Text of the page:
The view from think-tanks
The Institute for Fiscal Studies (IFS) has described the changes made to the Scottish tax system to date as progressive but complicated. They say that the system has achieved ‘very little except as a political statement’. The IFS say that a simpler way of achieving the same impact would have been to introduce a zero rate band above the personal allowance and a 21p band above this.
IFS researchers have said that the SNP’s overall tax plans and spending commitments are likely to require ‘tricky trade-offs’ and could involve spending cuts if the party’s ‘stated aim’ of not increasing taxes is to be met. They also believe that the Scottish Conservatives’ income tax proposals will require spending cuts and have suggested that Scottish Labour may need ‘substantial increases in Scottish taxes…not only (for) those with incomes over £100,000’ to pay for their spending commitments, in the absence of ‘very substantial’ UK government funding.
The Fraser of Allander Institute has calculated that the number of higher rate taxpayers in Scotland will increase to 550,000 by 2026 if the next Scottish Government follows Westminster’s lead in freezing the threshold for paying higher rate Scottish Income Tax. This would result in around 130,000 Scottish taxpayers becoming liable for a marginal tax rate of 53 per cent, thanks to the misalignment between the Scottish higher rate of tax and the 12 per cent rate of National Insurance.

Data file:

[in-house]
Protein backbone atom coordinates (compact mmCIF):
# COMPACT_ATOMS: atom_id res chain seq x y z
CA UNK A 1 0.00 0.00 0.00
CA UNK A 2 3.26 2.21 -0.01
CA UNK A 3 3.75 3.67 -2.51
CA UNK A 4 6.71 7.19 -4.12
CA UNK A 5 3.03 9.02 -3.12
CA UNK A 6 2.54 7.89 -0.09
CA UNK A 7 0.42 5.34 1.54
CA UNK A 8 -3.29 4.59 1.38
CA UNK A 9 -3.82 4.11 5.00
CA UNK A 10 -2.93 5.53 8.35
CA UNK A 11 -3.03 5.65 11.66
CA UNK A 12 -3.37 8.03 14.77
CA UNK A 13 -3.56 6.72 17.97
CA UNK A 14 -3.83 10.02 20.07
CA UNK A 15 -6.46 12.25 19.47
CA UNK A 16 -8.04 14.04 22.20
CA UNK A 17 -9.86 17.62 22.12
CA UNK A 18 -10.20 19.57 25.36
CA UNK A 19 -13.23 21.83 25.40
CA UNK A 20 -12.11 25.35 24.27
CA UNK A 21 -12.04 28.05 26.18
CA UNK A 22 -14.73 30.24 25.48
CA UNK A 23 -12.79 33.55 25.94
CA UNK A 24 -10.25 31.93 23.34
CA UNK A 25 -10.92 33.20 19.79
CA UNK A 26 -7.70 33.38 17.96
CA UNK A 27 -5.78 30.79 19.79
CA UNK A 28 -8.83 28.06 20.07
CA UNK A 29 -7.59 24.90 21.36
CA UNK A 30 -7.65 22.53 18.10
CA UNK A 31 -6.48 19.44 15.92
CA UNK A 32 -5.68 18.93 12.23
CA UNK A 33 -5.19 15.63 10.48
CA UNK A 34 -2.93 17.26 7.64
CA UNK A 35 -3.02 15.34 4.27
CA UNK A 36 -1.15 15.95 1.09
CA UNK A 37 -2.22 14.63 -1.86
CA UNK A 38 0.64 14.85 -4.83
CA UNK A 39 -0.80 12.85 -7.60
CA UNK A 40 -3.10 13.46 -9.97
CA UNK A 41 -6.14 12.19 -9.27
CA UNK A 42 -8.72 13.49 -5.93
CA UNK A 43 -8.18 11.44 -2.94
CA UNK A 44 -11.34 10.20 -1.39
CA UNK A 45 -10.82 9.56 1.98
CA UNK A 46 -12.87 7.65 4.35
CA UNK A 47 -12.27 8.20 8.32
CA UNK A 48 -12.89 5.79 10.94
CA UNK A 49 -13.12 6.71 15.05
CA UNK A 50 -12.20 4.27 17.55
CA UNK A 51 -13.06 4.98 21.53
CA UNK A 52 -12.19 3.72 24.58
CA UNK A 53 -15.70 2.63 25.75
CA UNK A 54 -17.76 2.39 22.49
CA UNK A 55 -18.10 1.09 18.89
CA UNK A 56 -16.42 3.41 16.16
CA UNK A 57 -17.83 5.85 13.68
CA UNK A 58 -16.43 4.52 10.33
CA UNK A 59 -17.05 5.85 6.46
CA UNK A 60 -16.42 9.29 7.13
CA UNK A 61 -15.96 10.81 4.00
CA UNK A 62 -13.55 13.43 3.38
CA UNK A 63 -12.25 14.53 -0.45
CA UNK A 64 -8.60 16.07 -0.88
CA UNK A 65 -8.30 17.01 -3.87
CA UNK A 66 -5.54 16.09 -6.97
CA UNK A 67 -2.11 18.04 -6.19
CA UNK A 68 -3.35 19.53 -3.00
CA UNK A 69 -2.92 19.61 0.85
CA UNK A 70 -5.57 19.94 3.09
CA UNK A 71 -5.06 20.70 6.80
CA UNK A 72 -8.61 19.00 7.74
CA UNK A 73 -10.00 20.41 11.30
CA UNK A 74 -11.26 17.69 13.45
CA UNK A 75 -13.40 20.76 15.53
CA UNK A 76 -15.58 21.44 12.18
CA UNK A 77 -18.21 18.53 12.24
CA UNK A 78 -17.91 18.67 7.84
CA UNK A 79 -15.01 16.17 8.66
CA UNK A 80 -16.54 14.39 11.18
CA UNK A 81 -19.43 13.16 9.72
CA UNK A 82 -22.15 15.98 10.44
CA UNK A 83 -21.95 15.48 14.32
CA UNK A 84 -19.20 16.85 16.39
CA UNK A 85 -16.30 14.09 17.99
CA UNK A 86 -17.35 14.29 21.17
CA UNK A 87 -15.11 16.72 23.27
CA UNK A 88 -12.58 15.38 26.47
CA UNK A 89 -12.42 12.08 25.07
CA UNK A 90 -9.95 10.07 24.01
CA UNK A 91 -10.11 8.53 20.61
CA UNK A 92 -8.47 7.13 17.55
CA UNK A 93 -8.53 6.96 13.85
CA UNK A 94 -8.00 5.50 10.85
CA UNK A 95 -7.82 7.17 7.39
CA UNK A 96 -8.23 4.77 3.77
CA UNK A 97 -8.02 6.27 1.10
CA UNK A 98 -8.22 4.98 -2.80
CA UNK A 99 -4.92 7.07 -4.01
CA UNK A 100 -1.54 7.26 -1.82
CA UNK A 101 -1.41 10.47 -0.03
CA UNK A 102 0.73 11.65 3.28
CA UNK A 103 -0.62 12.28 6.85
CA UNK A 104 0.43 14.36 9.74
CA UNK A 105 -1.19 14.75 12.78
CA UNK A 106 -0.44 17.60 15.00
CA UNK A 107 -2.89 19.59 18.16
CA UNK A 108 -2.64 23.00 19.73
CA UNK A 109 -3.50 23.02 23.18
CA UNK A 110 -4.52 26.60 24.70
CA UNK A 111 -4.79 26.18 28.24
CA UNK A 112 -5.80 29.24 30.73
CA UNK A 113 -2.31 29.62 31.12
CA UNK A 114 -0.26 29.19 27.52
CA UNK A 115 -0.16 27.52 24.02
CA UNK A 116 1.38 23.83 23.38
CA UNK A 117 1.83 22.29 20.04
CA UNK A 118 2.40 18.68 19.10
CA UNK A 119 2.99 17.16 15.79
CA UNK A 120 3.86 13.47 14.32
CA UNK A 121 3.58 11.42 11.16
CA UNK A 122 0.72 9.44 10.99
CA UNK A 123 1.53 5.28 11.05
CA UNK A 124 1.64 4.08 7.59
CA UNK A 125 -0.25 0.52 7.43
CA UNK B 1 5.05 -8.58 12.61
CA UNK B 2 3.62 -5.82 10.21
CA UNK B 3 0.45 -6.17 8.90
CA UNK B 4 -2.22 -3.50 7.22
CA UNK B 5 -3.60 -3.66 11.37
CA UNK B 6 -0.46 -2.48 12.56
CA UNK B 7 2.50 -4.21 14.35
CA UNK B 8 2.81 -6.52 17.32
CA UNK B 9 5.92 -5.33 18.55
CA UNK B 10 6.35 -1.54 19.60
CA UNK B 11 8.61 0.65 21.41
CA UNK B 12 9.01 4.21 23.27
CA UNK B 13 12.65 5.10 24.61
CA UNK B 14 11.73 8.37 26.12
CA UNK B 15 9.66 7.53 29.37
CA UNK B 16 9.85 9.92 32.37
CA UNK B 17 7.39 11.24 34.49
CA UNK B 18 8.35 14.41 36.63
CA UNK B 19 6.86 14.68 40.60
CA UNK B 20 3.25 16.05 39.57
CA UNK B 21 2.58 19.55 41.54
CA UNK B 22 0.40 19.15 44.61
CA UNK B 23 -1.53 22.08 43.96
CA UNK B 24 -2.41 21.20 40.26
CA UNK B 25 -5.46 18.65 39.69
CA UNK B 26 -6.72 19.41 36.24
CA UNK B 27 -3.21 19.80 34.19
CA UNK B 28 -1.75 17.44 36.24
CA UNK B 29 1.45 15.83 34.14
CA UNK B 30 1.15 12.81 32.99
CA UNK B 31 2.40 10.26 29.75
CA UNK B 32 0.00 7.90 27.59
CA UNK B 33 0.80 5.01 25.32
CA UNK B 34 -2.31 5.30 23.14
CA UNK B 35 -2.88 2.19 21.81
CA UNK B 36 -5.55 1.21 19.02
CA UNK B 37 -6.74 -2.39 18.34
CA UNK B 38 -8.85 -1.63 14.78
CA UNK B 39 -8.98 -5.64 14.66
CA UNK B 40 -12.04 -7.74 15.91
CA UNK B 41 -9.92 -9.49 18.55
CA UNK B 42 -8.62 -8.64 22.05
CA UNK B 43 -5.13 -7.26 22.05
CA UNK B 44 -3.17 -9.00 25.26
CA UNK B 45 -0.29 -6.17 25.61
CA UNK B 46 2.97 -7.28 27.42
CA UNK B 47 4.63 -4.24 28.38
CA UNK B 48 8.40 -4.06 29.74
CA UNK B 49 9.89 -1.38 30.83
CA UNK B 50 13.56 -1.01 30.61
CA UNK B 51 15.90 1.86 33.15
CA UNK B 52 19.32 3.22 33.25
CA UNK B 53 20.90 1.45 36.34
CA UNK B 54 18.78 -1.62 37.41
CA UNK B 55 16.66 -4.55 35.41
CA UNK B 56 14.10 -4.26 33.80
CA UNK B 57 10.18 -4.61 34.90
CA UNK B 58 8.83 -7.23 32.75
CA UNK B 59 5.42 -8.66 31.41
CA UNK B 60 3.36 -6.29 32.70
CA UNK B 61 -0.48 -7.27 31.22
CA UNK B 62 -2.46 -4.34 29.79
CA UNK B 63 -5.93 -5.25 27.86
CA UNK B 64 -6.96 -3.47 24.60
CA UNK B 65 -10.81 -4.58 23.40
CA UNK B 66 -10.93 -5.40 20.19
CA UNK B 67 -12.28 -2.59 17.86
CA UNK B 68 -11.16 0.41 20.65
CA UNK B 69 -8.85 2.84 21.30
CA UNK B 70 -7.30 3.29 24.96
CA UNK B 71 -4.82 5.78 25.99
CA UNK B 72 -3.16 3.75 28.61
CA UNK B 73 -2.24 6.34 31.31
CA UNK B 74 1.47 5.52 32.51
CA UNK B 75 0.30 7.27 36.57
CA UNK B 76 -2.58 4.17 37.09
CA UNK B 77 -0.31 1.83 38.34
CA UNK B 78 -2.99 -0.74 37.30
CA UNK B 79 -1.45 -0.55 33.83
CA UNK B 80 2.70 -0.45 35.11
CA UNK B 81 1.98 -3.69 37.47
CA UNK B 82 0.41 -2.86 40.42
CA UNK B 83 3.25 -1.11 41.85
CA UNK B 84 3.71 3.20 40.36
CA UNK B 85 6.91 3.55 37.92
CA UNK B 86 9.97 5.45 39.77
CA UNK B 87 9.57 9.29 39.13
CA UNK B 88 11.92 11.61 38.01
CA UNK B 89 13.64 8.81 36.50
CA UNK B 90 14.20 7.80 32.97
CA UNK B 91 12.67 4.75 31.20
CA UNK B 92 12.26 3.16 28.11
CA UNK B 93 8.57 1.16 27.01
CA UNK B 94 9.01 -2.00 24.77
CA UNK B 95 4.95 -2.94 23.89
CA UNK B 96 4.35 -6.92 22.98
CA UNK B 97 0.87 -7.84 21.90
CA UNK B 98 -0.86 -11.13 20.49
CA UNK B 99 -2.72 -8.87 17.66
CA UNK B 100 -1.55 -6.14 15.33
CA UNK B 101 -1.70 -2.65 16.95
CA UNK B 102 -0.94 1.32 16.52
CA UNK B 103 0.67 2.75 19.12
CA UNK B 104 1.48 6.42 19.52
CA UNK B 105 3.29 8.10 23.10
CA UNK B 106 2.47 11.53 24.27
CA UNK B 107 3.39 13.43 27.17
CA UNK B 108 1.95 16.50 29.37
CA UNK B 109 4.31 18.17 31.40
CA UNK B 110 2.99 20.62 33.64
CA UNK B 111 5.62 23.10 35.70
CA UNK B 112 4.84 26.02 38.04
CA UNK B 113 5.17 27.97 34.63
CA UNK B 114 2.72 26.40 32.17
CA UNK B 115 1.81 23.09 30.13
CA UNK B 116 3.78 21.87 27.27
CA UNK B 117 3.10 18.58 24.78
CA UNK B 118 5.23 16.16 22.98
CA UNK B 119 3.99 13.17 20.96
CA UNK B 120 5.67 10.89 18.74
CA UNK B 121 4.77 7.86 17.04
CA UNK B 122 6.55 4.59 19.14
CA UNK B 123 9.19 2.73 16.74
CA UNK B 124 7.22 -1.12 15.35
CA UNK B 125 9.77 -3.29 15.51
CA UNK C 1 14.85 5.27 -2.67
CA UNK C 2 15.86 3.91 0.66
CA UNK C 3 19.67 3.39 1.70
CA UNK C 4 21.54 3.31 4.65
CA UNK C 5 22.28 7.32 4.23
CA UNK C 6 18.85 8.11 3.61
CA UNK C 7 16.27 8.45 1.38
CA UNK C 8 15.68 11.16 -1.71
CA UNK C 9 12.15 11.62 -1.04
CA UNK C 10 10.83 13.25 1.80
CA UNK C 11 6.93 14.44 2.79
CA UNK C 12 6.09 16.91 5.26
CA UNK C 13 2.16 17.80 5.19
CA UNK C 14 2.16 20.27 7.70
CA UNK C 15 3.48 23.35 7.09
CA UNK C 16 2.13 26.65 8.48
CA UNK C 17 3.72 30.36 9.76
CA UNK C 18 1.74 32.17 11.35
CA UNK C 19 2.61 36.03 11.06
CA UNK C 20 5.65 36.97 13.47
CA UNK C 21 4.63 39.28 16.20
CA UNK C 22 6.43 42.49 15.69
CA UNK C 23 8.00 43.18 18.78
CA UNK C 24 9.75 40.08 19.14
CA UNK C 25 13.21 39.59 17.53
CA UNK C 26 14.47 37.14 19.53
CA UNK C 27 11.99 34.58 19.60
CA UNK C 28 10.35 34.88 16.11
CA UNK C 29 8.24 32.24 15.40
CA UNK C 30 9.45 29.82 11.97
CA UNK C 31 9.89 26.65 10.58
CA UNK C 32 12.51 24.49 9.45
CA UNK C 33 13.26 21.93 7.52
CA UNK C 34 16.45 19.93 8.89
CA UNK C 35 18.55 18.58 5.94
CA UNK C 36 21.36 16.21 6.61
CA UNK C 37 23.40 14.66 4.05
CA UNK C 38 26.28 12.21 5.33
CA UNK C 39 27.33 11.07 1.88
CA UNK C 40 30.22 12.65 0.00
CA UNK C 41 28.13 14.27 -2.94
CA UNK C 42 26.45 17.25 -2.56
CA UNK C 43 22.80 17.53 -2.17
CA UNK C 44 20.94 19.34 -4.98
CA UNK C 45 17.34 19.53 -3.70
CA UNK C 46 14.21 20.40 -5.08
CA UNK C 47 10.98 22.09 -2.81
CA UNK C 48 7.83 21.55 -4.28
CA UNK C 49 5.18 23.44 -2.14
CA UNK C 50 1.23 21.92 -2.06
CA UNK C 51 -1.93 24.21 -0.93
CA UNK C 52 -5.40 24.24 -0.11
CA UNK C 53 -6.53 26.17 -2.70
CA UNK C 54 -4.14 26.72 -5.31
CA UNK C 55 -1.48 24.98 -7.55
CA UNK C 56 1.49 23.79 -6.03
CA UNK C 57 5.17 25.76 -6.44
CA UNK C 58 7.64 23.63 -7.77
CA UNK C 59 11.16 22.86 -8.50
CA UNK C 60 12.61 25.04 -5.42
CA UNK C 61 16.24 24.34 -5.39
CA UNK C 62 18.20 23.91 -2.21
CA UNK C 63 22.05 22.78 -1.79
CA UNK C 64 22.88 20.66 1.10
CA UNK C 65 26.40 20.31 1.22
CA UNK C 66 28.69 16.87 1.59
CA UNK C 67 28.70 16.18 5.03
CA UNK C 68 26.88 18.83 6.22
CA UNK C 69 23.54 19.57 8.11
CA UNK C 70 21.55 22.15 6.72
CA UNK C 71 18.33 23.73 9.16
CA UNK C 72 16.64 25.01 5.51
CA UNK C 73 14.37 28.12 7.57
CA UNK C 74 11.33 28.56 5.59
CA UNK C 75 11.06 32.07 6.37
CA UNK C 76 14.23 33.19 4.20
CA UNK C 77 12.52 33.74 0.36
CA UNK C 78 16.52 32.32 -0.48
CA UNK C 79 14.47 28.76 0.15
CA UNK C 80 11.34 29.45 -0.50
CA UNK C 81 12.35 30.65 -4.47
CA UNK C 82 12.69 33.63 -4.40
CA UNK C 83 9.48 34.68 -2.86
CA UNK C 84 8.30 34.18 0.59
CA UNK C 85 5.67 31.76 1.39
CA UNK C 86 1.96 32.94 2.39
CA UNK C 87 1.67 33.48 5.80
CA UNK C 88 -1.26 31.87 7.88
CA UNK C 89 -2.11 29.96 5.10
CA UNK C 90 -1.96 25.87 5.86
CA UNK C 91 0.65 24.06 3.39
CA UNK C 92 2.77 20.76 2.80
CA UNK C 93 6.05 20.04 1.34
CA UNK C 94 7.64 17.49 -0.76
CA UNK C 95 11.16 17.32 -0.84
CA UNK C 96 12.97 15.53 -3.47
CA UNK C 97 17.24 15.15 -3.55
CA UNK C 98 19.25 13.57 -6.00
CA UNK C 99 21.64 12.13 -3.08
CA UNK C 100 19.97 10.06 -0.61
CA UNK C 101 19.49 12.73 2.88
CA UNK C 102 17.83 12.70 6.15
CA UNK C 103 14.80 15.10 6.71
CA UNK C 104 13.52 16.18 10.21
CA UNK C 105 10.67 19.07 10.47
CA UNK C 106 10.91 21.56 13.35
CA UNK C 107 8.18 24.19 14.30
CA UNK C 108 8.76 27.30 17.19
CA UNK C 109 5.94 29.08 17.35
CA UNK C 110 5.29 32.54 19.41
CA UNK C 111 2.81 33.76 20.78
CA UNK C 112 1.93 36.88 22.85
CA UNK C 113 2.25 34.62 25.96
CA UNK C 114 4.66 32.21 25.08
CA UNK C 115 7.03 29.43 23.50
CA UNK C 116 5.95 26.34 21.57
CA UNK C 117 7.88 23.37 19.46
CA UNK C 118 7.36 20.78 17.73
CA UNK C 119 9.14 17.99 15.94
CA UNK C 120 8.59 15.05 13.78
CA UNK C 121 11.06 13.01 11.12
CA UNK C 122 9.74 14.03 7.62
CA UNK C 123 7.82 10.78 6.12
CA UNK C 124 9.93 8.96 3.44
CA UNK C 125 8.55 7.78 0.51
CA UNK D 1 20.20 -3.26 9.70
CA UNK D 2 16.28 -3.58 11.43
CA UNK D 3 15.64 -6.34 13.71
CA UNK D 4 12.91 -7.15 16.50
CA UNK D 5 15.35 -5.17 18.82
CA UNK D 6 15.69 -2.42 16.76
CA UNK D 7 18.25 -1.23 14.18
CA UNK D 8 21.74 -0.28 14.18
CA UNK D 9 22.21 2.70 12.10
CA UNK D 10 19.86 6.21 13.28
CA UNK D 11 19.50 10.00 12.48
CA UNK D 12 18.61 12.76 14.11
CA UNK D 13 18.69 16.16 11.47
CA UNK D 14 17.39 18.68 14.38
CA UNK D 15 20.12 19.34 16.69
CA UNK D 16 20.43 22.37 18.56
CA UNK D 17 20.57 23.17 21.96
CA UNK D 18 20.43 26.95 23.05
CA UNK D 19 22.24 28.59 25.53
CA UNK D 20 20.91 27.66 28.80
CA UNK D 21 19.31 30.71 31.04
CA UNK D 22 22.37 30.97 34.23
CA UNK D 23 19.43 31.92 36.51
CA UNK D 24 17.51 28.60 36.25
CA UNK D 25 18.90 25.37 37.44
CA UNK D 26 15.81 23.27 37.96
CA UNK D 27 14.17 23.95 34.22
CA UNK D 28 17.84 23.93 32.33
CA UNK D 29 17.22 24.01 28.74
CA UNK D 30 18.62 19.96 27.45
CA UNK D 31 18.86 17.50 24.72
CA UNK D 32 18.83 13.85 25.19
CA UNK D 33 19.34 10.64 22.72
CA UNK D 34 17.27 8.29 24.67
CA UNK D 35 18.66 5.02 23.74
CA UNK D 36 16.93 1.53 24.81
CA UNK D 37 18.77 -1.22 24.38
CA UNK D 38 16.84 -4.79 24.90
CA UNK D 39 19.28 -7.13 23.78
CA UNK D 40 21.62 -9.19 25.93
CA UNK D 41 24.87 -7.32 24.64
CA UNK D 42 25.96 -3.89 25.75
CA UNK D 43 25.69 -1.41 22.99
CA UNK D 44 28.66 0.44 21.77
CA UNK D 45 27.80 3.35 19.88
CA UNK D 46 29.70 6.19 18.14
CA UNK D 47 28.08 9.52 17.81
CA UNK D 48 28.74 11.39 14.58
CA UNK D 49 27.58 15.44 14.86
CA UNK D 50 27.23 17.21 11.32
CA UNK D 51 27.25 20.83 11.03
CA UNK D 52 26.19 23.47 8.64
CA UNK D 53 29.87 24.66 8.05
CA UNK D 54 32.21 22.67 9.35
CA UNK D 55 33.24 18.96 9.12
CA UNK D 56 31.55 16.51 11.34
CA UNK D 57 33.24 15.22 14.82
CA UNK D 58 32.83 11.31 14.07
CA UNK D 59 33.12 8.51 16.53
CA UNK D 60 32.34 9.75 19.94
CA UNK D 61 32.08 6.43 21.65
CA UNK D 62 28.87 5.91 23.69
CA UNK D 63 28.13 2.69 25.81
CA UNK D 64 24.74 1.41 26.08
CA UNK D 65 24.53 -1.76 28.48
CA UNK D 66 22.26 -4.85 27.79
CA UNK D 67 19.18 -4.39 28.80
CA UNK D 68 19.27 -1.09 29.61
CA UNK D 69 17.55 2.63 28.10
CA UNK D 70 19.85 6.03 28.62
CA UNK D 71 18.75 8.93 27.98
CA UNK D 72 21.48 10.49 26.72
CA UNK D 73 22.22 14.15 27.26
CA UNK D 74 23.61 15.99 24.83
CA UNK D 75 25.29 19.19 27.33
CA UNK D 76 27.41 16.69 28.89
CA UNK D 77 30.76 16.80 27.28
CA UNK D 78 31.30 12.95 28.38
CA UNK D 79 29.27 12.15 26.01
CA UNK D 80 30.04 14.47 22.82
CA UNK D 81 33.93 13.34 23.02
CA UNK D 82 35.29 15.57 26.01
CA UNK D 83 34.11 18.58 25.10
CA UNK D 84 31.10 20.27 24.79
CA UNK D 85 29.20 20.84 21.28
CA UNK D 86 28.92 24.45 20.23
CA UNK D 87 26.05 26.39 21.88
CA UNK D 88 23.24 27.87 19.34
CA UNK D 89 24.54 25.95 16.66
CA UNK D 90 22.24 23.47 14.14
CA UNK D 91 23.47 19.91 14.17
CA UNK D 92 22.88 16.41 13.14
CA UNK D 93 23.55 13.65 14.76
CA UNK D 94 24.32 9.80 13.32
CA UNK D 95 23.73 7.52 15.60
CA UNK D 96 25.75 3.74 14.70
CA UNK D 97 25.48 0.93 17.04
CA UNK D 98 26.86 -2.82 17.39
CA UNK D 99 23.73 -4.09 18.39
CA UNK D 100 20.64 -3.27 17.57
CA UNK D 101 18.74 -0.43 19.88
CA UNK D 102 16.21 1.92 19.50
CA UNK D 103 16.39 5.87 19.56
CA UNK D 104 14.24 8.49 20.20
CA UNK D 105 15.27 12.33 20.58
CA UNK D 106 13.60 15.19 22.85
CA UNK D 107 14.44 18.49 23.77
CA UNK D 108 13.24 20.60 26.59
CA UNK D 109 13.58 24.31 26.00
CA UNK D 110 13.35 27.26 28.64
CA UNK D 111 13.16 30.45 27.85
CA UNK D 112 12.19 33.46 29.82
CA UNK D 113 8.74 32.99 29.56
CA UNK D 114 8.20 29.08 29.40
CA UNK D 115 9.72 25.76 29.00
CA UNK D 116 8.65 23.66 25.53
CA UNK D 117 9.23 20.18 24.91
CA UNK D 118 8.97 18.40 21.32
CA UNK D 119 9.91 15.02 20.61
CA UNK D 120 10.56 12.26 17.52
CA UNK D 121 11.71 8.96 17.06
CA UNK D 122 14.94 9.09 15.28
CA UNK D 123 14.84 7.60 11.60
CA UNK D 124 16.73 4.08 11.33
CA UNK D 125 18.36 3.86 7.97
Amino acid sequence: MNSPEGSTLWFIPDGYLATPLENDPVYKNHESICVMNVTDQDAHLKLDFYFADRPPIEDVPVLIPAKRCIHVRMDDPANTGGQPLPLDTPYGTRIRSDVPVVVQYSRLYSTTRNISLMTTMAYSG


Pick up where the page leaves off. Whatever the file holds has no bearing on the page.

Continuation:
The Institute for Public Policy Research (IPPR) Scotland has recommended a ‘social renewal supplement’ on higher earners. This would involve lowering the threshold for the higher rate of Scottish Income Tax to £40,000 from 2022, in order to fund additional public spending.
4.2 Property taxation
4.2.1 Land and Buildings Transaction Tax
The SNP will retain the current rates and bands of LBTT over the duration of the next parliament. The party has also committed to reviewing the Additional Dwelling Supplement.